Pro-Russian rebels are being blamed for shooting down the Malaysian Airlines Boeing 777-200, which was carrying almost 300 people from Amsterdam to Kuala Lumpur.
More than 100 of those killed on flight MH17 were delegates on their way to an international conference on AIDS in Melbourne, Australia.
It was confirmed on Friday afternoon that one Irish woman, reportedly a mother of two from Dublin who had been living in Perth, was among the casualties.
Dublin's Foreign Affairs Minister Charlie Flanagan said: "Sadly, we have learned that one Irish-born citizen was on board the flight to Kuala Lumpur.
"On behalf of the Government and people of Ireland, I would like to convey deepest sympathies to her family, both in Ireland and in Australia, who have suffered this sudden and devastating loss."
World-renowned Dutch scientist Joep Lange, who has been at the forefront of the fight against Aids for 30 years, died with his partner Jacqueline van Tongeren.
Glenn Thomas, a 49-year-old British media relations co-ordinator for the World Health Organisation (WHO) and former BBC journalist, was also among the passengers as were other WHO staff, medical researchers, health workers and activists.
According to the airline, there were 189 Dutch passengers, 44 Malaysians, including 15 crew, 27 Australians, 12 Indonesians, four Germans, four Belgians, three Filipinos, one Canadian and one person from New Zealand on board. Three people are as yet unidentified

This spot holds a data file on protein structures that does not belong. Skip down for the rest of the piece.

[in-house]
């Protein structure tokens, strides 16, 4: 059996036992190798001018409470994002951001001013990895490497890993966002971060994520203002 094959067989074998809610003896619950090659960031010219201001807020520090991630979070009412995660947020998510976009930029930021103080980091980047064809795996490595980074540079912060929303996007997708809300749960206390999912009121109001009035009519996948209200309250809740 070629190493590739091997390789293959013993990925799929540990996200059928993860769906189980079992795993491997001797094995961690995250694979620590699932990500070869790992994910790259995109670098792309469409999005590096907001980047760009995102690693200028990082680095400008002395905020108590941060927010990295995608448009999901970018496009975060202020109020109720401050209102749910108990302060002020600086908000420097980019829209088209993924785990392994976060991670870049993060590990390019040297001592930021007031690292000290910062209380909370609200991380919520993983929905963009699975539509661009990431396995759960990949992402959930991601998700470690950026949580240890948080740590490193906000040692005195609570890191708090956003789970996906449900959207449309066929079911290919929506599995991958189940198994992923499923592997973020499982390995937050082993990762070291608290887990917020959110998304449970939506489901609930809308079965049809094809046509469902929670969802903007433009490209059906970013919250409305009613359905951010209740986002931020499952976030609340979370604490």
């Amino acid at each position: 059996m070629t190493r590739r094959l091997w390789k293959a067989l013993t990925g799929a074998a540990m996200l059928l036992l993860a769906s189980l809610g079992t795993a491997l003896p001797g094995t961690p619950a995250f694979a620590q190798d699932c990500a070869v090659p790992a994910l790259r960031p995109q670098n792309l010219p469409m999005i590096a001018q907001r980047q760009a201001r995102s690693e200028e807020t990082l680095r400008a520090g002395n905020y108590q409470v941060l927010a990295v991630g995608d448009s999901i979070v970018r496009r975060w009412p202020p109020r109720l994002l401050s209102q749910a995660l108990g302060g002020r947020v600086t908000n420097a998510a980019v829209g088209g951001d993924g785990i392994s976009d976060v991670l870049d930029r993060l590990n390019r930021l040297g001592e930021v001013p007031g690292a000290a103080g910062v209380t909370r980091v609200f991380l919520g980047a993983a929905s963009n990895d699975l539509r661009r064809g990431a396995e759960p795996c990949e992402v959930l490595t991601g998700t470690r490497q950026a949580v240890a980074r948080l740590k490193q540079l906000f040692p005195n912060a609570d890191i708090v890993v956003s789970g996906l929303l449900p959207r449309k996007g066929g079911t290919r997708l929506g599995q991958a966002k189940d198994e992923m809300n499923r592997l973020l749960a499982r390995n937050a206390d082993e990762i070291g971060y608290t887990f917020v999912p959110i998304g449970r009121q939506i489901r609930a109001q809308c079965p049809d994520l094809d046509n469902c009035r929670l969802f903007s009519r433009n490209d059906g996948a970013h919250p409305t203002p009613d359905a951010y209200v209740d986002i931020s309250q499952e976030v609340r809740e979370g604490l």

Three infants are among the dead as well as a large number of children.
The plane was flying on a usual route that had earlier been declared safe by the International Civil Aviation Organisation, Malaysia Airlines said.
The International Air Transportation Association said the airspace it had been crossing was not subject to any restrictions.
All European flights operated by the airline will be taking alternative routes with immediate effect.
Foreign Secretary Philip Hammond has called for an international investigation to establish what happened to Flight MH17 when it crashed into territory held by pro-Russian separatists.
Speaking at the Foreign Office following emergency talks with ministers and officials, Mr Hammond said: "We're determined to get to the bottom of understanding what has happened here.
"As yet, we do not have any definitive information about how this incident occurred and I don't want to speculate at this stage. We believe that there must be a UN-led international investigation of the facts."
He said Britain was prepared to make Air Accident Investigation Branch assets and specialists available to assist an investigation.
The UK Government's Cobra emergency committee met on Friday morning.
David Cameron said that if Malaysia Airlines Flight MH17 was shot down over Ukraine those responsible "must be brought to account."
The Prime Minister described the catastrophe as "an absolutely appalling, shocking, horrific incident".
Mr Cameron said his thoughts were with the families of the victims.
"If, as seems possible, this was brought down then those responsible must be brought to account and we must lose no time in doing that," he said.
"It is an absolutely shocking incident and cannot be allowed to stand."
The United Nations Security Council held an emergency meeting on Ukraine in the afternoon.
Kiev has branded the event an "act of terrorism" and demanded a UN investigation.
Russian president Vladimir Putin has insisted it would not have happened if the Ukrainian government had agreed to a ceasefire.